Siblings, but Strangers – Part 16 min read

Listen to the audio version of this post:

At age 32, I wrapped up my life in New York in two weeks and moved in with Amin, my 30-year old brother in Seattle. I knew this day would come, but no one in my family had believed me.

My longest standing gripe with my parents was that they had not enabled us to have a strong sibling relationship and that Amin and I were two strangers who grew up in the same house.

Amin was diagnosed with muscular dystrophy (a degenerative condition for which there is no cure) shortly after his second birthday, but that never stopped him from reaching the greatest heights of independence and individual success. He was our “baby genius”.

Amin graduated as salutatorian of his high school class, enrolled in the Management & Technology Program at the University of Pennsylvania (an Ivy League institution), earned two degrees in four years, interned at Google and Microsoft before accepting a full-time offer at the latter.

Many of Amin’s friends didn’t know he had a sister. Many of my friends believed I was an only child. But we knew we couldn’t stand each other for more than a few hours at a time. Amin’s traumatic injury in October 2018 suddenly brought us together. I moved in after Thanksgiving, but with strict plans to move out in six weeks.

On day four, Amin asked if I would consider living with him permanently. This must be his injury talking, I thought. It’s only a matter of time until he realizes that we can’t live in the same place. I don’t want to walk on eggshells forever and there’s no way I can fit myself into a neat little box in his life permanently. Besides, it’s not healthy for siblings to live together at our age, I silently concluded.

On day seven, Amin asked if we could sign-up for sibling therapy. I enthusiastically agreed, mistakenly believing that I already knew everything about my childhood and that there would be no surprises this time around.

But I was wrong. During the first session, we learned that Amin is the “golden child” and I am the “scapegoat.”

Our therapist confirmed this family pattern by asking Amin to share something positive he’s heard our parents say about me. His silence was deafening and pierced straight thru my heart. I had learned to cope with the inconsistent emotional support from my parents, but being reminded of that reality plunged me back into the past, and my mind replayed my parents’ messages back to me: You are deeply flawed, can do nothing right, have made nothing of your life, and are a burden on this family.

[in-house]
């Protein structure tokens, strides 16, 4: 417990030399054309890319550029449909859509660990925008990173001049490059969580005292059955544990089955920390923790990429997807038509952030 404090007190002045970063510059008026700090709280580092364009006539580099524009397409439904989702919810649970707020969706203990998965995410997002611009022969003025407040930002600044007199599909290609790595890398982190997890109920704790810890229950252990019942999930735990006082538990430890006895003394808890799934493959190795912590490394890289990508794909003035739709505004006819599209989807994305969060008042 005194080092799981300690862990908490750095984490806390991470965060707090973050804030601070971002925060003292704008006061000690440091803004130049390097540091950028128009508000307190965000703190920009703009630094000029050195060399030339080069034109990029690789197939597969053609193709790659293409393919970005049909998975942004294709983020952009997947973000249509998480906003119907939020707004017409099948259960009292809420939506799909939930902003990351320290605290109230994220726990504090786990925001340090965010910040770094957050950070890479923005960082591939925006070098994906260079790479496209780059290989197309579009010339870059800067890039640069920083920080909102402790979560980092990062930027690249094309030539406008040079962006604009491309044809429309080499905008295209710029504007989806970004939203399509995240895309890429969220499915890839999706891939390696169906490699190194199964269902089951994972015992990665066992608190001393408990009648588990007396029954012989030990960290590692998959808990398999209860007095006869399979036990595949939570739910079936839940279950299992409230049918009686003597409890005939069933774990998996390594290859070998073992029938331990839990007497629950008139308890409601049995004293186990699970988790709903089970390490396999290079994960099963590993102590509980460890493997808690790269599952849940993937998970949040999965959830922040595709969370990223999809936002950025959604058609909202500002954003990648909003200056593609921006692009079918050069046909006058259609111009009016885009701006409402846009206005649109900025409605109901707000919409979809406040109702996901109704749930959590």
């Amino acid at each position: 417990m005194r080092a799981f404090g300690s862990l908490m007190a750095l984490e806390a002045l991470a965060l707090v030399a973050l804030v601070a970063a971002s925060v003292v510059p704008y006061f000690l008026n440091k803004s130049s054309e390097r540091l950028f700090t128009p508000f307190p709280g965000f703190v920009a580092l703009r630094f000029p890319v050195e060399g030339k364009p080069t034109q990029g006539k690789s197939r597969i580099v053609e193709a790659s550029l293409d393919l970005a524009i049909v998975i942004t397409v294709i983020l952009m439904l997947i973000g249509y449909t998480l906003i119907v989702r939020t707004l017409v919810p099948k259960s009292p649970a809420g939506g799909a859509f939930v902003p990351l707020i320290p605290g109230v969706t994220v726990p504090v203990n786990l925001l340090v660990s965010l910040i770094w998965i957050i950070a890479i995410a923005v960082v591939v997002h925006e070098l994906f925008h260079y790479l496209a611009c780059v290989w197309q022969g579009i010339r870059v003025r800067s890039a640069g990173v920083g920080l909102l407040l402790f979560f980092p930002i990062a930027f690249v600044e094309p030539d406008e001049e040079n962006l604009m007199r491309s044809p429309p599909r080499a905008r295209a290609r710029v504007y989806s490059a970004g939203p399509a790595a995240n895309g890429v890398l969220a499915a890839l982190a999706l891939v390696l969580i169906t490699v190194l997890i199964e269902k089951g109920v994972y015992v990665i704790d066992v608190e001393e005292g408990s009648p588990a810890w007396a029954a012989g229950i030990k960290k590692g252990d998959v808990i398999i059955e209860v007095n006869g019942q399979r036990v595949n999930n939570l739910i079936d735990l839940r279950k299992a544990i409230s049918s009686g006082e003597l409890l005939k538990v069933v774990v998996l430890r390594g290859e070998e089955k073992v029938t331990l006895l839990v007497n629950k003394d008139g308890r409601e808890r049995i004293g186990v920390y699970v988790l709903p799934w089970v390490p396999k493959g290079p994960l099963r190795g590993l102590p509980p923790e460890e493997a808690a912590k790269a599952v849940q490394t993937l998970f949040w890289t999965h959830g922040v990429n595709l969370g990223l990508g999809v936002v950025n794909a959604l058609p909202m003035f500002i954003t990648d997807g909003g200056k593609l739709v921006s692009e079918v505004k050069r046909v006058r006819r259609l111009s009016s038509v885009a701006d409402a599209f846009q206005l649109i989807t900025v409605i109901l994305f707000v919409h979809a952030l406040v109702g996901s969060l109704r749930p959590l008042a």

I could almost see the neurons rapidly firing in Amin’s mind. He fought hard to hold onto the belief that our parents are rational, reasonable people. He was convinced that there must be a valid reason for the all-negative picture they have painted of me. He brought up several instances to remind me of my ‘irresponsible behavior’ and reinforce our parents’ version of my life story – that I was inconsistent, unfocused, and undisciplined.

We switch gears – I’m asked to share a memory linked to deep pain and vulnerability.

I thought back to my wedding day – June 14, 2014, when our mother put her youngest sister’s preferences above mine and demonstrated that I wasn’t even second place (after Amin), but that I was last place in our family. My needs and wants didn’t matter, not even on my wedding day.

When I experienced emotional abuse in my marriage only a few weeks later, I didn’t know what to do with myself. I didn’t know where to turn for support or who to trust anymore.

I was gasping for air in a chamber of inescapable pain. I made one last attempt to reach out – this time, to Amin. I asked if he would let me come to Seattle and stay with him for a few days.

But Amin wanted nothing to do with me. It was the last straw. No one was willing to take me in for a few days, to offer any comfort, to hold me for just a little while. I was abandoned with my pain, because of my pain. Less than an hour after that phone call, I attempted to end my life and relieve the world of this unwanted burden.